Mediterranean migrant death toll soars

With two months still to go, deaths of refugees and migrants crossing the Mediterranean so far this year have hit a record high, according to the UN Refugee Agency (UNHCR). Expressing alarm at the situation, UNHCR reported that 3,740 lives had been lost so far in 2016, just short of the 3,771 reported for the whole of 2015. "This is the worst we have ever seen," UNHCR spokesperson William Spindler told a press briefing in Geneva. "From one death for every 269 arrivals last year, in 2016 the likelihood of dying has spiralled to one in 88." Spindler said the high loss of life takes place despite a large overall fall this year in the number of people seeking to cross the Mediterranean to Europe. Last year at least 1,015,078 people made the crossing. This year so far, crossings stand at 327,800.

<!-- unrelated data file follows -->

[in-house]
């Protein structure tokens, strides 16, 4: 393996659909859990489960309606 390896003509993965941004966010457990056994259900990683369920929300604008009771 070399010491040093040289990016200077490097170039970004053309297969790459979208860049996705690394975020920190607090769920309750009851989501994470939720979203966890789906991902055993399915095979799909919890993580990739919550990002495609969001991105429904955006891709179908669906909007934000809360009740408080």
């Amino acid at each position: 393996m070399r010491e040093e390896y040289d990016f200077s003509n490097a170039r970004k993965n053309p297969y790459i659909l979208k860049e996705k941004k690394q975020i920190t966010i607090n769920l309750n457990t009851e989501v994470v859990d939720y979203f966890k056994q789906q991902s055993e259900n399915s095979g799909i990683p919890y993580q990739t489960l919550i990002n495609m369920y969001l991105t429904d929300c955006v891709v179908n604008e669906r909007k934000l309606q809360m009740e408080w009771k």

"Between Libya and Italy the likelihood of dying is even higher, at one death for every 47 arrivals," he added, referring to what is called the Central Mediterranean route. The causes of the increase are multiple: about half those who have crossed the Mediterranean so far this year have travelled from North Africa to Italy—a more perilous route. "People smugglers are today often using lower-quality vessels—flimsy inflatable rafts that often do not last the journey. Several incidents seem to be connected with travel during bad weather."

He added that the tactics of smugglers are switching, with "mass embarkations of thousands of people" at a time. He said this pointed to a "shifting smuggler business model…geared towards lowering detection risks. "This high death rate is also a reminder of the importance of continuing and robust search and rescue capacities—without which the fatality rates would almost certainly be higher." (UNHCR, Oct. 25)